When most people think of meatballs, they think Italian: tomato sauce, oregano, basil, garlic – and maybe a heaping plate of pasta. And don’t get me wrong – there’s a time and a place for a bowl of Italian meatballs (minus the heaping plate of pasta, of course!). But nearly every culture has some form of a meatball. Spanish speaking countries have albondigas, the Greeks have keftedes, and anyone who has ever been to Ikea is probably familiar with Swedish meatballs.
They are made with different meats, from pork to beef to chicken to fish, they have different spices and flavorings added, and are cooked myriad ways – fried, baked, steamed, boiled – you name it! The main similarity is that there is meat and it’s made into a ball.
So, if you like certain flavor combinations from a particular culture, I would encourage you to try your hand at turning it into a meatball. I am partial to Thai flavors because I find Thai dishes are very well balanced. Take this recipe, for instance: spice from the chili, salt from the fish sauce, umami from the cilantro or parsley. Many Thai dishes include lime or lime juice, which adds sweet and sour flavors too – and I bet a quick splash of lime juice would really be good on these meatballs!
And the best part is that meatballs are pretty much the perfect Paleo food. It’s meat! In a ball! Of course, many traditional meatball recipes call for breadcrumbs or rice in order to help bind the meat together and keep it moist. I’ve simply substituted arrowroot flour for bread crumbs to keep my meatballs perfectly Paleo – and arrowroot flour would work perfectly well in other meatball recipes that call for breadcrumbs, too.
One note about the garlic, chili, and salt paste: there’s no doubt – a mortar and pestle work best because, along with the salt, the rough surface of the mortar (the bowl) helps grind up the ingredients. But there are a couple of other ways you could accomplish this if you don’t have a mortar and pestle. If you have a garlic press, press the garlic first and then use the edge of a wooden spoon to mash together the garlic, chili, and salt in a bowl. A food processor would work too, but that’s kind of a big hassle to go through for this little bit of paste. Whatever you do, the point is to get it as close to a paste-like consistency and get the three ingredients really mashed together.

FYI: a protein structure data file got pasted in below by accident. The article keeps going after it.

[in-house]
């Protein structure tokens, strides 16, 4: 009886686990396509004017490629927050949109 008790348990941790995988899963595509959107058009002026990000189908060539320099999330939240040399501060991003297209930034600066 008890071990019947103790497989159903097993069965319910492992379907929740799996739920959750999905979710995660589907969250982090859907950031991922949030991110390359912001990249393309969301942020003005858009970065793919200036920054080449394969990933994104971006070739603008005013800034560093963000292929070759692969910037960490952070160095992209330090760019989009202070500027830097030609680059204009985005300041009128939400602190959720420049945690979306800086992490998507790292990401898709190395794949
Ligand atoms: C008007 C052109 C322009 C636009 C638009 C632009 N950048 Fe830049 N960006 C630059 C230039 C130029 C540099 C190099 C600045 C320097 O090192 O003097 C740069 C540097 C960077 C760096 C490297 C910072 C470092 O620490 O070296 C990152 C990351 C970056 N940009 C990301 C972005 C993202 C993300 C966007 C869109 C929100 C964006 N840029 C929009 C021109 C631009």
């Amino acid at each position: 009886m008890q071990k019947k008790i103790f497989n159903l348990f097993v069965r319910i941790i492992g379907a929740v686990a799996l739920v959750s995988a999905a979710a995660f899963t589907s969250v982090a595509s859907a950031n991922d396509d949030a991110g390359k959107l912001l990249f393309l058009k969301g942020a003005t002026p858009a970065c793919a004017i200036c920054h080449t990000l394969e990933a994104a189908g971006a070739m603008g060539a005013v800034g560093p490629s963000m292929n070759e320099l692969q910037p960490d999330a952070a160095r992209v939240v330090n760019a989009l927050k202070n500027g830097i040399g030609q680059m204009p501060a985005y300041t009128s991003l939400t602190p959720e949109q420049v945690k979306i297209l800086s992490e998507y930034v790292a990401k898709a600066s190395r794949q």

I chose turkey for this meatball, even though turkey isn’t really popular in Thai cuisine generally, because turkey has a light flavor and is more readily available than ground chicken. If you prefer ground chicken, you could definitely use that instead, and pork might work as well. Beef, however, would have too much of a strong flavor itself, so stick to lighter meats.
Finally, I’ve given you a choice of cilantro or parsley, mostly because there are a good percentage of people out there who dislike cilantro. I, personally, am not one of these people. I love cilantro! So if you like cilantro, I’d say stick with that. But if you are a cilantro hater, feel free to use the parsley so you can enjoy your meatballs!
I often eat these meatballs all on their own and I love bringing them in my lunch for days when I’m in the office. But for a more rounded out meal, pair them with cucumber or zucchini noodles (gotta love that spiralizer!). I dress my “noodles” with a bit of olive oil, lime juice, and just a touch of salt and top them with the meatballs for a Paleo Thai version of spaghetti and meatballs!
(Make this next: Paleo Turkey Pesto Meatballs)
- 1 ¼ pound ground turkey
- 1 egg
- 1 red chili, deseeded and chopped
- 2 garlic cloves
- 1 scallion chopped
- 2 tsp fish sauce
- 2 tbsp arrowroot flour
- 2 tbsp finely chopped cilantro or parsley
- 1 ½ tbsp olive oil
- Preheat oven to 350 F.
- Line a baking sheet with parchment paper.
- With a pestle and mortar, mash the garlic, chili and a pinch of salt until it forms a paste.
- In a bowl place the ground turkey, egg, cilantro, scallion, fish sauce, arrowroot flour, chili garlic paste and pinch of salt and black pepper.
- Mix until combined.
- Form into 1 inch balls.
- Place the meatballs on the prepared baking sheet, brush with olive oil and bake for 20- 25 minutes.
|Vitamin A||25.8 µg|
|Vitamin C||7.9 mg|
|Folic Acid (B9)||10.1 µg|